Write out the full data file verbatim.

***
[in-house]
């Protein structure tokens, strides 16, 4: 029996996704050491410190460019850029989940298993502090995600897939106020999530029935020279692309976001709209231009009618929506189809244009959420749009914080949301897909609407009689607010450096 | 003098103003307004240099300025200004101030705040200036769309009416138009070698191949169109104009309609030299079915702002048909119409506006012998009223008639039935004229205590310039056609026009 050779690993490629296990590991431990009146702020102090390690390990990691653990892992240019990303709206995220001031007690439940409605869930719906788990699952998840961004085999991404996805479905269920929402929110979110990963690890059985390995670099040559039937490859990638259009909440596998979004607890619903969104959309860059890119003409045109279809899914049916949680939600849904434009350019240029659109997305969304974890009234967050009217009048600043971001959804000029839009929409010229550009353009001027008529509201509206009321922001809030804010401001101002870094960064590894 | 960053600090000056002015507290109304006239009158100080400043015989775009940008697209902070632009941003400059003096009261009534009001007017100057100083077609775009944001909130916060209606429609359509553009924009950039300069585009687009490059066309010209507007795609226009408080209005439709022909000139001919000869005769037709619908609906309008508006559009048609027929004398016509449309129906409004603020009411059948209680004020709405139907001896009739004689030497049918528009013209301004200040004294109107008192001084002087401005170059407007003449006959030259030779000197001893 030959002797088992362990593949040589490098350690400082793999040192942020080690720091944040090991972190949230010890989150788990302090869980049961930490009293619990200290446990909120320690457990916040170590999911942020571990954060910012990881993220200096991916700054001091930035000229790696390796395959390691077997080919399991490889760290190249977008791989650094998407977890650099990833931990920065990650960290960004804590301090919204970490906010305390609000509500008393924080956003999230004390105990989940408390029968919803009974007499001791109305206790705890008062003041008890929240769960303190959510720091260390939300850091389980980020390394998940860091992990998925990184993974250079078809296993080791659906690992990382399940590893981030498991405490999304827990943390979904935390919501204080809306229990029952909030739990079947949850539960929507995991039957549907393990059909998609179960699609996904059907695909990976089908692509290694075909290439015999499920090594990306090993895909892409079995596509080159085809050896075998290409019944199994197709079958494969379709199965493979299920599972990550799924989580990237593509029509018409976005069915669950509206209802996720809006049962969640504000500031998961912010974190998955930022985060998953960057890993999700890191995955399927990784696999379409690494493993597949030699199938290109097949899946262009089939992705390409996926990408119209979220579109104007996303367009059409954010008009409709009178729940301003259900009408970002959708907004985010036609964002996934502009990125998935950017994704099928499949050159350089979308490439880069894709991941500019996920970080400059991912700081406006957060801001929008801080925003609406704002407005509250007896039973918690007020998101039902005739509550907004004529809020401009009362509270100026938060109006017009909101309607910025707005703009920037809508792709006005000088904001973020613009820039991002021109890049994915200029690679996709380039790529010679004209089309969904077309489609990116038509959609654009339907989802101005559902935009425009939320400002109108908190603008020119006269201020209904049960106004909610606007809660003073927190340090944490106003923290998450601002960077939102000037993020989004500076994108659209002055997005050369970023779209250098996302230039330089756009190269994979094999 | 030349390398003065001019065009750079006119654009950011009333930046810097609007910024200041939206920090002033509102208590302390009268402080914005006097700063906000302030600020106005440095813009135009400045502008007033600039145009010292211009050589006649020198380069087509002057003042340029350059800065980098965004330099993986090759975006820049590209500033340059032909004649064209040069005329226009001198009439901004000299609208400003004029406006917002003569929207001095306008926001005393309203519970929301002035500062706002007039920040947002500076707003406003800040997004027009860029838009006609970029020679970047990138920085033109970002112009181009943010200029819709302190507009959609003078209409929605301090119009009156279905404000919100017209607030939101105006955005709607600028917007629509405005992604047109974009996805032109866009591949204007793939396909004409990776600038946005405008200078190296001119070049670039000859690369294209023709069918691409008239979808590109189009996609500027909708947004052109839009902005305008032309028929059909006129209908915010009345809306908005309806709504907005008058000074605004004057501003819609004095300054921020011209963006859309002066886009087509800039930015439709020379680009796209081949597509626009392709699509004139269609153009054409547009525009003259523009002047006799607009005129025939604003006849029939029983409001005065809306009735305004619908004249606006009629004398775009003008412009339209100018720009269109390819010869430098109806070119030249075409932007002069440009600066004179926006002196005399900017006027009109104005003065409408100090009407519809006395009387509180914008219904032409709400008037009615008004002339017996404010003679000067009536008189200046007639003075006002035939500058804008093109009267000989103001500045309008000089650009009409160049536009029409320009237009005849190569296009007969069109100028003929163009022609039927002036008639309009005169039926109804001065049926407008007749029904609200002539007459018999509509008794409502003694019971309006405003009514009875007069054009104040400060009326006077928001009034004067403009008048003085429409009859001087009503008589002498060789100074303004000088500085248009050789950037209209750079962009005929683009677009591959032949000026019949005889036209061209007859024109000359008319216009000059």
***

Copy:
[in-house]
């Protein structure tokens, strides 16, 4: 029996996704050491410190460019850029989940298993502090995600897939106020999530029935020279692309976001709209231009009618929506189809244009959420749009914080949301897909609407009689607010450096 | 003098103003307004240099300025200004101030705040200036769309009416138009070698191949169109104009309609030299079915702002048909119409506006012998009223008639039935004229205590310039056609026009 050779690993490629296990590991431990009146702020102090390690390990990691653990892992240019990303709206995220001031007690439940409605869930719906788990699952998840961004085999991404996805479905269920929402929110979110990963690890059985390995670099040559039937490859990638259009909440596998979004607890619903969104959309860059890119003409045109279809899914049916949680939600849904434009350019240029659109997305969304974890009234967050009217009048600043971001959804000029839009929409010229550009353009001027008529509201509206009321922001809030804010401001101002870094960064590894 | 960053600090000056002015507290109304006239009158100080400043015989775009940008697209902070632009941003400059003096009261009534009001007017100057100083077609775009944001909130916060209606429609359509553009924009950039300069585009687009490059066309010209507007795609226009408080209005439709022909000139001919000869005769037709619908609906309008508006559009048609027929004398016509449309129906409004603020009411059948209680004020709405139907001896009739004689030497049918528009013209301004200040004294109107008192001084002087401005170059407007003449006959030259030779000197001893 030959002797088992362990593949040589490098350690400082793999040192942020080690720091944040090991972190949230010890989150788990302090869980049961930490009293619990200290446990909120320690457990916040170590999911942020571990954060910012990881993220200096991916700054001091930035000229790696390796395959390691077997080919399991490889760290190249977008791989650094998407977890650099990833931990920065990650960290960004804590301090919204970490906010305390609000509500008393924080956003999230004390105990989940408390029968919803009974007499001791109305206790705890008062003041008890929240769960303190959510720091260390939300850091389980980020390394998940860091992990998925990184993974250079078809296993080791659906690992990382399940590893981030498991405490999304827990943390979904935390919501204080809306229990029952909030739990079947949850539960929507995991039957549907393990059909998609179960699609996904059907695909990976089908692509290694075909290439015999499920090594990306090993895909892409079995596509080159085809050896075998290409019944199994197709079958494969379709199965493979299920599972990550799924989580990237593509029509018409976005069915669950509206209802996720809006049962969640504000500031998961912010974190998955930022985060998953960057890993999700890191995955399927990784696999379409690494493993597949030699199938290109097949899946262009089939992705390409996926990408119209979220579109104007996303367009059409954010008009409709009178729940301003259900009408970002959708907004985010036609964002996934502009990125998935950017994704099928499949050159350089979308490439880069894709991941500019996920970080400059991912700081406006957060801001929008801080925003609406704002407005509250007896039973918690007020998101039902005739509550907004004529809020401009009362509270100026938060109006017009909101309607910025707005703009920037809508792709006005000088904001973020613009820039991002021109890049994915200029690679996709380039790529010679004209089309969904077309489609990116038509959609654009339907989802101005559902935009425009939320400002109108908190603008020119006269201020209904049960106004909610606007809660003073927190340090944490106003923290998450601002960077939102000037993020989004500076994108659209002055997005050369970023779209250098996302230039330089756009190269994979094999 | 030349390398003065001019065009750079006119654009950011009333930046810097609007910024200041939206920090002033509102208590302390009268402080914005006097700063906000302030600020106005440095813009135009400045502008007033600039145009010292211009050589006649020198380069087509002057003042340029350059800065980098965004330099993986090759975006820049590209500033340059032909004649064209040069005329226009001198009439901004000299609208400003004029406006917002003569929207001095306008926001005393309203519970929301002035500062706002007039920040947002500076707003406003800040997004027009860029838009006609970029020679970047990138920085033109970002112009181009943010200029819709302190507009959609003078209409929605301090119009009156279905404000919100017209607030939101105006955005709607600028917007629509405005992604047109974009996805032109866009591949204007793939396909004409990776600038946005405008200078190296001119070049670039000859690369294209023709069918691409008239979808590109189009996609500027909708947004052109839009902005305008032309028929059909006129209908915010009345809306908005309806709504907005008058000074605004004057501003819609004095300054921020011209963006859309002066886009087509800039930015439709020379680009796209081949597509626009392709699509004139269609153009054409547009525009003259523009002047006799607009005129025939604003006849029939029983409001005065809306009735305004619908004249606006009629004398775009003008412009339209100018720009269109390819010869430098109806070119030249075409932007002069440009600066004179926006002196005399900017006027009109104005003065409408100090009407519809006395009387509180914008219904032409709400008037009615008004002339017996404010003679000067009536008189200046007639003075006002035939500058804008093109009267000989103001500045309008000089650009009409160049536009029409320009237009005849190569296009007969069109100028003929163009022609039927002036008639309009005169039926109804001065049926407008007749029904609200002539007459018999509509008794409502003694019971309006405003009514009875007069054009104040400060009326006077928001009034004067403009008048003085429409009859001087009503008589002498060789100074303004000088500085248009050789950037209209750079962009005929683009677009591959032949000026019949005889036209061209007859024109000359008319216009000059």